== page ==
Rotterdam reinvented


In the middle of Rotterdam is a large bronze figure with arms outstretched in horror, a huge hole where his heart used to be. “Destroyed City” is the name of the sculpture, which depicts how the epicentre of Holland’s tough, working class port city was destroyed by the Germans in 1940.

Seventy-six years later this port is Europe’s largest, but now it is located closer to the sea to cater to huge container ships. Today Rotterdam’s centre and the original docklands on South Bank are dotted with cutting-edge buildings and inventive urban spaces.

Even though it has always been a no-nonsense kind of place, Rotterdam takes its architecture and its urban fabric very seriously. Since 2003, it has hosted an Architecture Biennale (23 April–10 July this year) that brings together international experts to address pressing urban issues.

I ask Alexander Haan, project manager with UrbanGuides, to explain exactly how the city has re-invented itself.

“The World War II destruction, ironically, created a clean slate. With the Technical University of Delft in our backyard and big development projects in the works, lots of architectural firms set up offices here, which brought a steady stream of international architects and students.” He adds, “We’ve been a port city for a long time so there is also a terrific diversity of cultures and food…everything from Indonesian and Moroccan to Turkish and Chinese…that is pretty unusual for Holland.”


UrbanGuides has operated architectural, art and cultural tours of Rotterdam for 15 years, ever since the city was designated a European Capital of Culture in 2001. And the breadth and depth of their offerings are remarkable. Architects, art historians, urban planners and other city experts lead more than 20 different tours – on foot, by bike and by boat – that explore iconic buildings, art museums, and distinctive neighbourhoods as well as giving overviews of the whole city. In the process, they reveal all the layers of Rotterdam’s urban development and modern history: the progressive architecture of today, the industrial heritage of the past and the emerging metropolis of tomorrow.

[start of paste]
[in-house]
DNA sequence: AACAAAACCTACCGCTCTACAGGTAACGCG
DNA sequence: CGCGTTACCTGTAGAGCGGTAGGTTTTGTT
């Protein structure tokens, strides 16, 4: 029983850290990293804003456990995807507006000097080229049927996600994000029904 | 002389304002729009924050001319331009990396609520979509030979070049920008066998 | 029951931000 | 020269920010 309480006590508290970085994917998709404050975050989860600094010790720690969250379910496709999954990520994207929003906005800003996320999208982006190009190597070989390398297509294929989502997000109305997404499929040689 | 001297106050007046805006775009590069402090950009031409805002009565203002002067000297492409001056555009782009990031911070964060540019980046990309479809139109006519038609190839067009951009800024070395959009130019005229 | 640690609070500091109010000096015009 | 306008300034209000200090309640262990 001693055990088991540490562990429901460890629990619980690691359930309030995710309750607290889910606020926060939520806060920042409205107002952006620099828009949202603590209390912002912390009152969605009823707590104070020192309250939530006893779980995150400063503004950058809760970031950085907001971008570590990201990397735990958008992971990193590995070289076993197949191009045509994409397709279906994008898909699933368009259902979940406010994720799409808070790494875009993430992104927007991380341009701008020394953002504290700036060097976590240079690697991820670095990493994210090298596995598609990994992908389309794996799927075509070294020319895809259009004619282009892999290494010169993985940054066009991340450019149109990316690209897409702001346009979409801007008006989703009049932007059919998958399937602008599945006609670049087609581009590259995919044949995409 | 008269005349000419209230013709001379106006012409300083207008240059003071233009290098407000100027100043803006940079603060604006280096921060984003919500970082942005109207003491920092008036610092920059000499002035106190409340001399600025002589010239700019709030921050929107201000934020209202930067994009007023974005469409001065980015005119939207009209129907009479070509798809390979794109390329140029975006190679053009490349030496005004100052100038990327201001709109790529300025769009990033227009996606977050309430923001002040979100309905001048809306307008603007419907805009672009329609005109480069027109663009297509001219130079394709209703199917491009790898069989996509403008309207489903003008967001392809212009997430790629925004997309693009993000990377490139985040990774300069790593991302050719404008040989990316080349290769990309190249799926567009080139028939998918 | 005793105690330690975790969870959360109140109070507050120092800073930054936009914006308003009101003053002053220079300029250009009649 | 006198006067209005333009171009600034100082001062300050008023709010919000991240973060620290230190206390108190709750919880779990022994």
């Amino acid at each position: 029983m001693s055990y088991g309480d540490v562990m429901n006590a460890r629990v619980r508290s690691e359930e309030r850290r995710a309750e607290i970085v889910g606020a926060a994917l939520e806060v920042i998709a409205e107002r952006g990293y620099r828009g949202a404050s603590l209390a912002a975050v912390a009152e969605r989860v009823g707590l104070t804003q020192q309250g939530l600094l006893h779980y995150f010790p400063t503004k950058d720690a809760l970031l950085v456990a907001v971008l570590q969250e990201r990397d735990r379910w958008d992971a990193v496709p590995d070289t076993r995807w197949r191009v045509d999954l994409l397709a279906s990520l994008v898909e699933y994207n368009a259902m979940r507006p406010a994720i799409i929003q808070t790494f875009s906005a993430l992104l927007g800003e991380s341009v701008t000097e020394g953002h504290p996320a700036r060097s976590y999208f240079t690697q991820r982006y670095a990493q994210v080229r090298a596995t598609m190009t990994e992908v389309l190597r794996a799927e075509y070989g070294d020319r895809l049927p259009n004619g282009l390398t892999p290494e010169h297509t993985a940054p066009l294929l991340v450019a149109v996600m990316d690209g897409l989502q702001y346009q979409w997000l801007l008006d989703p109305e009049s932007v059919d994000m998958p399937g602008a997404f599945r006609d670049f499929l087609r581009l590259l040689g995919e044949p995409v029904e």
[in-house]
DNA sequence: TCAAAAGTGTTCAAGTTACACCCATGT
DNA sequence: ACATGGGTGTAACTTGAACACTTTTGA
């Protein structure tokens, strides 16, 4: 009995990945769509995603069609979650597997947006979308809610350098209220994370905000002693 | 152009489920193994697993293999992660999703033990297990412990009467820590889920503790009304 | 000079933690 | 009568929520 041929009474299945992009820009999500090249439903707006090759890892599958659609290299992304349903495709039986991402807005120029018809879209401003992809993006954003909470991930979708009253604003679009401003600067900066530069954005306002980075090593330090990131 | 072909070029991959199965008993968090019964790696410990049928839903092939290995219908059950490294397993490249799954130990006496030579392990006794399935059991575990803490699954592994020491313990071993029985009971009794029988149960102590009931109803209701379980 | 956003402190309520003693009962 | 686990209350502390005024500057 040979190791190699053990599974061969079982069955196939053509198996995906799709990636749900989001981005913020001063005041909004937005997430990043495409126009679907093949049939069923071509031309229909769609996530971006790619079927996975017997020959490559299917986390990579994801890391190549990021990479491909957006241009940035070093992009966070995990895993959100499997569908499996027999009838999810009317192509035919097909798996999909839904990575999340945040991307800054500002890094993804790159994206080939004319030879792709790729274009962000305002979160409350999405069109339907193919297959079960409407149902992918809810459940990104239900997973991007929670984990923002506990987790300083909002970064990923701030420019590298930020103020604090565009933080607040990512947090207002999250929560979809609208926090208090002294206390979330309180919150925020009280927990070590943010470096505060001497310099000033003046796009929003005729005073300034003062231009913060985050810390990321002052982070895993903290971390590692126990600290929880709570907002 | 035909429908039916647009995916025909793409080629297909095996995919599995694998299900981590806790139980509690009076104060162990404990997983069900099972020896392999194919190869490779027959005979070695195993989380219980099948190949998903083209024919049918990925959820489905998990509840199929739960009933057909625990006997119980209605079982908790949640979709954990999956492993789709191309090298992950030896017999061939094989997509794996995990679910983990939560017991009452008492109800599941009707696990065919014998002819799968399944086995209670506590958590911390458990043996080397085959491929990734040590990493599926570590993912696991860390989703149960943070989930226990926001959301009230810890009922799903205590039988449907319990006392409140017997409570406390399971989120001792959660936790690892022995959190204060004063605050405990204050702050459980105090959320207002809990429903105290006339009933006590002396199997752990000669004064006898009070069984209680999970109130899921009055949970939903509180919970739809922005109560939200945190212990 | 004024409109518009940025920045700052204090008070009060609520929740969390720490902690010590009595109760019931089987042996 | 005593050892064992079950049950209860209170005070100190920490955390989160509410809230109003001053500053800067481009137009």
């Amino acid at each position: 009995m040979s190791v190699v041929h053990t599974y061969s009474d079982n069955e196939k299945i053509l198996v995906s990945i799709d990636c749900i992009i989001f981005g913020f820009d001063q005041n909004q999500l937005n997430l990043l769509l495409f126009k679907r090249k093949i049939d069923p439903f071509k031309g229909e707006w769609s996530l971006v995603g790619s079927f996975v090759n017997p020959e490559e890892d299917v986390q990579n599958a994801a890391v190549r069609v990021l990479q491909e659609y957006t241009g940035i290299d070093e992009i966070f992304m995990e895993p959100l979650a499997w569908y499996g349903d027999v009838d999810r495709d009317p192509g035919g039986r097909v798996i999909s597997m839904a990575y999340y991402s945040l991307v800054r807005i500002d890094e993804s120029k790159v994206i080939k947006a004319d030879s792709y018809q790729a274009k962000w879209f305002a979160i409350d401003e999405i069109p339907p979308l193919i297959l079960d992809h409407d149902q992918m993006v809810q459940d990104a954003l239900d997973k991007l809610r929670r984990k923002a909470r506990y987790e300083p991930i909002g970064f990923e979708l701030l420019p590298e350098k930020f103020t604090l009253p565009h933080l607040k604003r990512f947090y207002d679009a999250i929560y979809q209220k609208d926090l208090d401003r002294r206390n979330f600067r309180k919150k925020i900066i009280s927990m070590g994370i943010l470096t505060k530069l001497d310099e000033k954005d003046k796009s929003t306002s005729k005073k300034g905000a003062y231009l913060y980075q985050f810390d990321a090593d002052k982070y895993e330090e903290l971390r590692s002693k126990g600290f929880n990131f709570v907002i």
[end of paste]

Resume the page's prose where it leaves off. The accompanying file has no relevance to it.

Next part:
“Our most popular tours are the Van Nelle Factory tour – it has UNESCO World Heritage status– the architectural walk of South Bank, and the number one bicycle tour: Rotterdam – City of Modern Architecture. We believe passionately in the additional experience of the city by bike!”

I opt for the bike tour which starts at Rotterdam’s sleek new Central Station. And wow, what a building…all glass, wood and stainless steel…whose roof swoops out in a dramatic fold to embrace the city. It may have one of the largest rooftop solar projects in Europe but Alexander explains it’s not just about the brave new architecture. On a human scale, the square in front has become a lively meeting place at the city’s entrance. “It used to be a dead spot, now it’s full of life.”


Right next door to the Station, Alexander points out one of his favourite buildings, the Groot Handelsgebouw, a huge business centre that is an icon of Rotterdam’s post-war reconstruction. “It’s almost like a small city in itself and its open-plan design makes it a terrific place to work as well.” I’m already seeing a pattern. Buildings here are not just architectural statements.

We cycle over Rotterdam’s exquisite Erasmus Bridge, named after the city’s native son, the Dutch Renaissance humanist Desiderius Erasmus Roterodamus. Linking the city centre in the north with the former docklands in the south, this sweeping elegant structure is called The Swan, for obvious reasons, and has become the emblem of a proud new Rotterdam.

To our right is the Cruise Terminal on Wilhelmina Pier behind which soar the high rises of what the locals call Manhattan on the Maas. Alexander tells me there is also a less favourable moniker: megalomania. Here a line-up of the world’s starchitects jostle their skyscrapers for attention beside the classy copper-domed Art Nouveau headquarters of the Holland America line. It was from this spot that thousands of Europeans immigrated to North America.